The KMT’s Recent Campaign Ad and the Minguo Fifties Generation

by Tumin

Photo Credit: 中國國民黨 KMT

CAMPAIGN ADS have always been part of a necessity for political campaigning. The DPP has released many videos recently in the final league of its campaign, and at present the KMT itself is not losing out to the DPP in terms of number of video ads released.

But a recent video uploaded by the KMT on Facebook which sparked much controversy centers on a man born in the 60s and focuses on the idea of intergenerational conflict. Recent events that have occurred in Taiwan, mostly issues that rose out of the Sunflower Movement led by students, are framed in the ad as an attack against those of the older generation who do not share the same beliefs. This man, supposedly a middle-class manager, is depicted as working hard to make a living and support a family, yet, his belief that the ROC is a country and in liberalizing trade with China leads to him attacked by the so-called “others”, namely the younger generation. It is interesting to note why the KMT chose to depict a manager in his 60s, also known in the Minguo calendar as one born in the “Fifties Generation”.

The campaign ad in question

It is important then to bring us to the topic of the so called “Fifties Generation” baby boomers (五年級生).  What exactly is so special about this specific age group that the KMT has to actually make a campaign video for it? Let us first understand the identity of “Fifties Generation”. The Minguo (民國) calendar, or Republic of China calendar, counts the number of years since the founding of the Republic of China (ROC). The calendar is no longer used in China after the founding of the People’s Republic of China in 1949. 2016 would be the year Minguo 105 in the Minguo calendar.  “Fifties Generation,” (五年級) then, refers to individuals born in the 50s of the Minguo calendar.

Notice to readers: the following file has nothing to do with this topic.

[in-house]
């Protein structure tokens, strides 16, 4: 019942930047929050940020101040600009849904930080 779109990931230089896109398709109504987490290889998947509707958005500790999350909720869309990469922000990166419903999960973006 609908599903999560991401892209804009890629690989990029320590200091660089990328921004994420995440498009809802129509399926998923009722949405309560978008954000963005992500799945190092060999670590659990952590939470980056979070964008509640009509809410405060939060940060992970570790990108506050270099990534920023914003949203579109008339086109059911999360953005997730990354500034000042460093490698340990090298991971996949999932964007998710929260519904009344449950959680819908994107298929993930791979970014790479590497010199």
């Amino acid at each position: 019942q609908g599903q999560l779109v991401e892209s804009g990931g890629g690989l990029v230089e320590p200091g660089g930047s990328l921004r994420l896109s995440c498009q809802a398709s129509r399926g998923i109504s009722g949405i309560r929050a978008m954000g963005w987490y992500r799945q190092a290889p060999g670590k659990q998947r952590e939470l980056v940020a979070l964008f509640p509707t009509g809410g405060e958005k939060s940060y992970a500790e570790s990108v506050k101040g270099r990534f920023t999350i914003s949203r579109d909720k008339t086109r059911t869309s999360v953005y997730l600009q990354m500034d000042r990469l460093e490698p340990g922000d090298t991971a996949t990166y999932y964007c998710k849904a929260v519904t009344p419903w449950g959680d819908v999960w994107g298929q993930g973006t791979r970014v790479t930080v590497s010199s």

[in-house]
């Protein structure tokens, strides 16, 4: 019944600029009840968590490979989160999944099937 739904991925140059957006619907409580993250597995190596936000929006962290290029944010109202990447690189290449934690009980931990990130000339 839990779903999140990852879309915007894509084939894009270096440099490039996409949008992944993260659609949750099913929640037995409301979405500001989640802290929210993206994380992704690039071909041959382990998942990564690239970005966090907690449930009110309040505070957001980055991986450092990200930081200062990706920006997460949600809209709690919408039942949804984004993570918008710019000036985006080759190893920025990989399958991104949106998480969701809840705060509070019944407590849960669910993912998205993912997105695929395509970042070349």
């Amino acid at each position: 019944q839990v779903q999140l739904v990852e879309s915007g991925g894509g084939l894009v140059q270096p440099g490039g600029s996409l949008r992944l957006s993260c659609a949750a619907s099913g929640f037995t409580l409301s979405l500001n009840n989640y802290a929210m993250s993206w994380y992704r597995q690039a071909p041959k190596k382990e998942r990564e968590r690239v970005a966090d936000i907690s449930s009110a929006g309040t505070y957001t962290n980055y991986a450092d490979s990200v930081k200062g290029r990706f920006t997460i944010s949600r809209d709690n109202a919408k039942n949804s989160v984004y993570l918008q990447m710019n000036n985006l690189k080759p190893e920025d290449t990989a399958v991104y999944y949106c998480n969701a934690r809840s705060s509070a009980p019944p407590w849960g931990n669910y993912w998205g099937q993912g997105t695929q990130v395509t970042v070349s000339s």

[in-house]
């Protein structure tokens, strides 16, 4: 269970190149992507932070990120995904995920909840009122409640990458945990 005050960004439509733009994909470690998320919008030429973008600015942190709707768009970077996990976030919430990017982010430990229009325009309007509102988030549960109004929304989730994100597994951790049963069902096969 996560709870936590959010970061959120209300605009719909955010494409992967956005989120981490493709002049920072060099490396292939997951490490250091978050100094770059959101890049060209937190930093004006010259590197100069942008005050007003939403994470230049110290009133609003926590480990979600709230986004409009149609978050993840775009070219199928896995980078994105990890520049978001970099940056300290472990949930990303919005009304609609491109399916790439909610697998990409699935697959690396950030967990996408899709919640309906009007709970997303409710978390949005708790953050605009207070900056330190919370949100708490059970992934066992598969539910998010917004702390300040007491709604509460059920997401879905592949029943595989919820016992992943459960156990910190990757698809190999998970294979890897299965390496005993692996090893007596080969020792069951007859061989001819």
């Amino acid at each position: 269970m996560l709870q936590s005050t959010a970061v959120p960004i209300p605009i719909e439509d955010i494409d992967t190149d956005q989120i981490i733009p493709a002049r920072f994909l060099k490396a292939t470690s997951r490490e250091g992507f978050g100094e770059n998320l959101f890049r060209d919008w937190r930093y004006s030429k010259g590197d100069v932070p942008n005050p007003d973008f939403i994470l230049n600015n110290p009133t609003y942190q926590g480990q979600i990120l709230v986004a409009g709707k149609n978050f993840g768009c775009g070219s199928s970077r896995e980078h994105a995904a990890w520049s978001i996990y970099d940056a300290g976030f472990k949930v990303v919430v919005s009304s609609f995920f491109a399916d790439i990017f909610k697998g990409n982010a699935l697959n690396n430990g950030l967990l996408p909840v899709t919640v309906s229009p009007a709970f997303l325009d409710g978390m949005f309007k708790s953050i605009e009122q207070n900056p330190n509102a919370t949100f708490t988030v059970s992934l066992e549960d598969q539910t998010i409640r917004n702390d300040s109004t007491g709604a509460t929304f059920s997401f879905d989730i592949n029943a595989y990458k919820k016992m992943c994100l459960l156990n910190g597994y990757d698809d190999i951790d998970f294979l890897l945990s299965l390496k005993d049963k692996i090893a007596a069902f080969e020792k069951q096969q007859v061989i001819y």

One would generally assume that the “Fifties Generation” was chosen because it would be the one age group that seem to have the largest support for the KMT, so the KMT is seeking out to them for their votes. Hence, let us take a look at some of the possible reasons for this phenomenon. In general, it will be that I will point out to two possible aspects of such phenomenon, namely, the capital flight in the 1970s which involved crony capitalism and interests, and the education system which indoctrinated the masses to believe in the ROC, as well as the white terror era that left many unwilling to become politically active to resist the KMT.

The Influence of the Video

NOTABLY IN the video, two sentences comes to strike us as especially divisive. First, the video started with a man calling himself one born in the “Fifties Generation”, then, the video ended by stating, “those who stir up hatred are the real villains in society”. A commentator at UDN in an article responding to the video, discussed how the video failed to serve its own purpose, pointing out two contradictory features of the videos. First, most Taiwanese men born in the 60s do not speak with such an accent, hence, the video is incorrect about identification. Second, KMT should logically be targeting people of the government/ military sector, instead, they picked the role of a middle-class manager, such that it will create confusion among the social group the KMT is specifically targeting in this ad. Hence, to a certain degree, the video undercuts itself from the beginning.

Screen Shot 2016-01-06 at 3.42.23 PMThe protagonist of the video, who is mostly presented in the ad through voiceover and shots of his back. Photo credit: 中國國民黨 KMT

Yet responses to the video has been extreme. Some netizens suggest that the video is indeed speaking for them, while others criticize the KMT for being hypocritical, calling for unity on one hand, and causing division on the other. Indeed, the video was sponsored by the Council for Industrial and Commercial Development (CDIC), so its content is indeed targeted at those matured in the workforce. Not to forget mentioning, the generation born in the 60s witnessed the industrialization of Taiwan.

The Generation That Grew Up During the ‘Taiwan Miracle’: Brainwashed by the KMT?